>ask yourself who was it that was doing the looking for the answer.

you were, of course.

the answer to this "riddle" is suggested in your own "rain man" story. when you can't recall a name or some thing, you've probably just lost the neural pathway to that memeory cell; and while you're busy doing something else, your brain establishes a new(?) pathway.

The underlying point of my so-called "riddle" is that the conscious "self" is but an instrument of a non-lingual biological system that dictates our interactions with the surrounding environment.

It follows that we who think we are smart, are but a collection of cells operating under a biological imperative without any conscious control by our psyche. Agreed?

I can't agree. The conscious self is often not the most efficient way of dealing with the surrounding environment - cf earlier posts about survival. Why would it be maintained - or developed - by "a collection of cells operating under a biological imperative"?
I deal every day with people who tell me "my snake likes me". Snakes, now - there's an animal with a set of biological imperatives. They have a brain which deals with the four Fs - fight, flight, feeding and - um - mating. They do not have the right kind of brain to like anyone. They cannot behave altruistically. People, on the other hand, are capable of being emotionally moved by another's experience, or even by a fictional one - something that I can hardly see as being a possibility for a collection of cells operating under a biological imperative.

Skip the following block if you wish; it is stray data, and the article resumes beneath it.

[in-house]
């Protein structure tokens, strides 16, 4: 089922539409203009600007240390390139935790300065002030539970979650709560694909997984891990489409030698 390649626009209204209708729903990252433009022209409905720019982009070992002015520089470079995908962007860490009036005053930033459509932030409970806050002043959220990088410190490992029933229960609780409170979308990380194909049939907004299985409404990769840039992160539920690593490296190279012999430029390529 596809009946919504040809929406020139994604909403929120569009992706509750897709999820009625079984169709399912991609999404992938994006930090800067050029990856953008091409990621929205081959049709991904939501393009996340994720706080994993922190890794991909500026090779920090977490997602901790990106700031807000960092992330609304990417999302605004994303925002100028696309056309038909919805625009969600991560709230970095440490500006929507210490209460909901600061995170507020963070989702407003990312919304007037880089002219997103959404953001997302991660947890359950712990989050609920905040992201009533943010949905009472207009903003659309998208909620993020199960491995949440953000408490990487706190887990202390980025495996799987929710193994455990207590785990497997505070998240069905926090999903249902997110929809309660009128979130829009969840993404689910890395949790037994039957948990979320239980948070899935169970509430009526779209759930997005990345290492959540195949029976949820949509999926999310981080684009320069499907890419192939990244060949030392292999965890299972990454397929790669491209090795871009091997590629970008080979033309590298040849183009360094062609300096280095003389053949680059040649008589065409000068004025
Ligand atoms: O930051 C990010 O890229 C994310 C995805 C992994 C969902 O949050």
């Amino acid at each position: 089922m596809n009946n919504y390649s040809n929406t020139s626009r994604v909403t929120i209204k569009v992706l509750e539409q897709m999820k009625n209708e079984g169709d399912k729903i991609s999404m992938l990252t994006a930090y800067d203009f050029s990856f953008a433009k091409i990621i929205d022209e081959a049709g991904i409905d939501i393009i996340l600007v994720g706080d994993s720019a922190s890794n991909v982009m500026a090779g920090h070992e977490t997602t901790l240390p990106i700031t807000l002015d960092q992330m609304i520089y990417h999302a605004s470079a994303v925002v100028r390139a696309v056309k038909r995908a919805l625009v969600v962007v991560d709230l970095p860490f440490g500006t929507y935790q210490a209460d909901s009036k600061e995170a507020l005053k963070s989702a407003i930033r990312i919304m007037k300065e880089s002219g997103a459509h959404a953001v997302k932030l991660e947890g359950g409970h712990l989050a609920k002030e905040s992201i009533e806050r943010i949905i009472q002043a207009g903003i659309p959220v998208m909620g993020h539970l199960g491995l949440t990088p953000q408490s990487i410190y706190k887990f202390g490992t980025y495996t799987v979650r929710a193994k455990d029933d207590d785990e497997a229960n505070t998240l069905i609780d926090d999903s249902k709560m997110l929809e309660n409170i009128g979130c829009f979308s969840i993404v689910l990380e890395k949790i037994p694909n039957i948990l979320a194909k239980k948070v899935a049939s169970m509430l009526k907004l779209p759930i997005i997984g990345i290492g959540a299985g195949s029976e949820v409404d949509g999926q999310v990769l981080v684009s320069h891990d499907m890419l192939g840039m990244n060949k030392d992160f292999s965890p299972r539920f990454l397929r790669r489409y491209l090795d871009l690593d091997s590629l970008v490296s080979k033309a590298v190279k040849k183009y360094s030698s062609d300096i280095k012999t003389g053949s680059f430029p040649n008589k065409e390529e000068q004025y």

Connie, what you said about pottery and the wheel - this makes complete sense to me. It's what I meant when I was talking about the transition from having to think with my head when doing pottery to thinking with my hands. Same thing happens with spinning and other physical activities - once learned, they are in the body, not the brain.
My brother, who flies light aircraft, told me once that one factor in large aircraft crashes is this: flying is really a right-brain activity, like, say, pottery. It's body-knowledge. But large aircraft have a multitude of numerical dials and readouts, which require left-brain activity. In a crisis there is a split-second when the two parts of the brain "argue" over who has control. I believe this, partly because when I am fully into a "body-knowledge" activity like pottery, spinning, drawing, I find it hard to speak or follow a conversation, although I can hum or sing.

I agree - a very interesting thread. I think a lot about how the brain works, and about how people and animals think. I've said from time to time that I keep certain animals and not others partly because I can "hear" my chosen critters thinking. I know what they'll do, and I have a good idea of their moods. (Snakes have a sixty-cycle hum.) Of course I'm not really hearing them think, but observation and learning help me understand and intuit their behaviour.